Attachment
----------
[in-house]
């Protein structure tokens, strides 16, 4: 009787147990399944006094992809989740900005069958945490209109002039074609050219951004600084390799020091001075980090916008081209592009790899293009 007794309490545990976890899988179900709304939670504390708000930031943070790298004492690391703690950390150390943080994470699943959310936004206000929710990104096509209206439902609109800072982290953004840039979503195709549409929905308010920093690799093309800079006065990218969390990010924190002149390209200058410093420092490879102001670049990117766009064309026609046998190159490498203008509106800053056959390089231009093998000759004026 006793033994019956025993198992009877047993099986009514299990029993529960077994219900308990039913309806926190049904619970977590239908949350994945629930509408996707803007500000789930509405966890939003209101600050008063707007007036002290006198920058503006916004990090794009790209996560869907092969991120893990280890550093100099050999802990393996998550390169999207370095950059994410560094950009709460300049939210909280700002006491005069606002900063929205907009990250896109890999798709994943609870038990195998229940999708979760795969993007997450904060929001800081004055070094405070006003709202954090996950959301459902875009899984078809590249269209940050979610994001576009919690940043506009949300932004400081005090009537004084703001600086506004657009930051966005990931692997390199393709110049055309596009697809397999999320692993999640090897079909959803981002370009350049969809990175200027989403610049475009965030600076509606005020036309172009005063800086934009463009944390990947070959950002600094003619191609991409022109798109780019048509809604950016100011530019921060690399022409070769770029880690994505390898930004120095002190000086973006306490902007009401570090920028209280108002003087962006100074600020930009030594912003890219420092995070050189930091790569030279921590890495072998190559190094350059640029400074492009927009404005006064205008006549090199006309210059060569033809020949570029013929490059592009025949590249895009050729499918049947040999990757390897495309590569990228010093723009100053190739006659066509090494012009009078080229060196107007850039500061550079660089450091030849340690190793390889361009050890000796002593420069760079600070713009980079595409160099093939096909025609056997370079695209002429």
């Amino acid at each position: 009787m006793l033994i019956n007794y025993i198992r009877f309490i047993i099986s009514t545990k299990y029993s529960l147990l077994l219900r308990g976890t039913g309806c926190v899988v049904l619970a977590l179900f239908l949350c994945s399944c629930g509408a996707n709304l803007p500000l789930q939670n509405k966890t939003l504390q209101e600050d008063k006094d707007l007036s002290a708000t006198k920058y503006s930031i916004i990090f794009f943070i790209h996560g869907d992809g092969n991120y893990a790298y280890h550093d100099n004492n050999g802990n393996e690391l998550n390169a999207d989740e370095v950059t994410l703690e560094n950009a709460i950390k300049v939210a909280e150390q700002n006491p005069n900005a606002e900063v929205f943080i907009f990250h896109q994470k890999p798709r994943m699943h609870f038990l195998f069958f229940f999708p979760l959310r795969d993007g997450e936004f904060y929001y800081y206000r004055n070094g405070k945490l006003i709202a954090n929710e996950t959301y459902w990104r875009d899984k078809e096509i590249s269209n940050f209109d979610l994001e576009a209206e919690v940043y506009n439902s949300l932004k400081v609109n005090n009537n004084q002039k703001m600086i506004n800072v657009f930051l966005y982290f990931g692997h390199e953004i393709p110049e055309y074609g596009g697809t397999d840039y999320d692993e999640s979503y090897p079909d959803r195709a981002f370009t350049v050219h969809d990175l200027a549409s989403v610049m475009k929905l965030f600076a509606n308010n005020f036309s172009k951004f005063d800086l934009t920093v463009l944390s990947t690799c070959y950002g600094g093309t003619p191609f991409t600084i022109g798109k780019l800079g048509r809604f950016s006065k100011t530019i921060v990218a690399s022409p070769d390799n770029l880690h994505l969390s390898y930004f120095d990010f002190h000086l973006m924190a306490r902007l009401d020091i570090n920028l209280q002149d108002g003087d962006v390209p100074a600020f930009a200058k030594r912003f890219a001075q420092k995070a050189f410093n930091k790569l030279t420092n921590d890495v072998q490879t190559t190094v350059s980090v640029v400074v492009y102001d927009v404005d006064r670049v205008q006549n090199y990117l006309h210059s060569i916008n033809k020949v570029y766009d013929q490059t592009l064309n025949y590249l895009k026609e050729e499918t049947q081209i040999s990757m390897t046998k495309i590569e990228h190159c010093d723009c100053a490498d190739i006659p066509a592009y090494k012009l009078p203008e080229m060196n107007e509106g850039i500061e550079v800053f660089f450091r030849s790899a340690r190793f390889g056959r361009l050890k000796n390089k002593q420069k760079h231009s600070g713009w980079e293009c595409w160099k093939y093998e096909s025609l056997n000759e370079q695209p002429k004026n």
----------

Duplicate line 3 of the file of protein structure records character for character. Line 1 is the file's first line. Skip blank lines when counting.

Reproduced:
């Amino acid at each position: 009787m006793l033994i019956n007794y025993i198992r009877f309490i047993i099986s009514t545990k299990y029993s529960l147990l077994l219900r308990g976890t039913g309806c926190v899988v049904l619970a977590l179900f239908l949350c994945s399944c629930g509408a996707n709304l803007p500000l789930q939670n509405k966890t939003l504390q209101e600050d008063k006094d707007l007036s002290a708000t006198k920058y503006s930031i916004i990090f794009f943070i790209h996560g869907d992809g092969n991120y893990a790298y280890h550093d100099n004492n050999g802990n393996e690391l998550n390169a999207d989740e370095v950059t994410l703690e560094n950009a709460i950390k300049v939210a909280e150390q700002n006491p005069n900005a606002e900063v929205f943080i907009f990250h896109q994470k890999p798709r994943m699943h609870f038990l195998f069958f229940f999708p979760l959310r795969d993007g997450e936004f904060y929001y800081y206000r004055n070094g405070k945490l006003i709202a954090n929710e996950t959301y459902w990104r875009d899984k078809e096509i590249s269209n940050f209109d979610l994001e576009a209206e919690v940043y506009n439902s949300l932004k400081v609109n005090n009537n004084q002039k703001m600086i506004n800072v657009f930051l966005y982290f990931g692997h390199e953004i393709p110049e055309y074609g596009g697809t397999d840039y999320d692993e999640s979503y090897p079909d959803r195709a981002f370009t350049v050219h969809d990175l200027a549409s989403v610049m475009k929905l965030f600076a509606n308010n005020f036309s172009k951004f005063d800086l934009t920093v463009l944390s990947t690799c070959y950002g600094g093309t003619p191609f991409t600084i022109g798109k780019l800079g048509r809604f950016s006065k100011t530019i921060v990218a690399s022409p070769d390799n770029l880690h994505l969390s390898y930004f120095d990010f002190h000086l973006m924190a306490r902007l009401d020091i570090n920028l209280q002149d108002g003087d962006v390209p100074a600020f930009a200058k030594r912003f890219a001075q420092k995070a050189f410093n930091k790569l030279t420092n921590d890495v072998q490879t190559t190094v350059s980090v640029v400074v492009y102001d927009v404005d006064r670049v205008q006549n090199y990117l006309h210059s060569i916008n033809k020949v570029y766009d013929q490059t592009l064309n025949y590249l895009k026609e050729e499918t049947q081209i040999s990757m390897t046998k495309i590569e990228h190159c010093d723009c100053a490498d190739i006659p066509a592009y090494k012009l009078p203008e080229m060196n107007e509106g850039i500061e550079v800053f660089f450091r030849s790899a340690r190793f390889g056959r361009l050890k000796n390089k002593q420069k760079h231009s600070g713009w980079e293009c595409w160099k093939y093998e096909s025609l056997n000759e370079q695209p002429k004026n």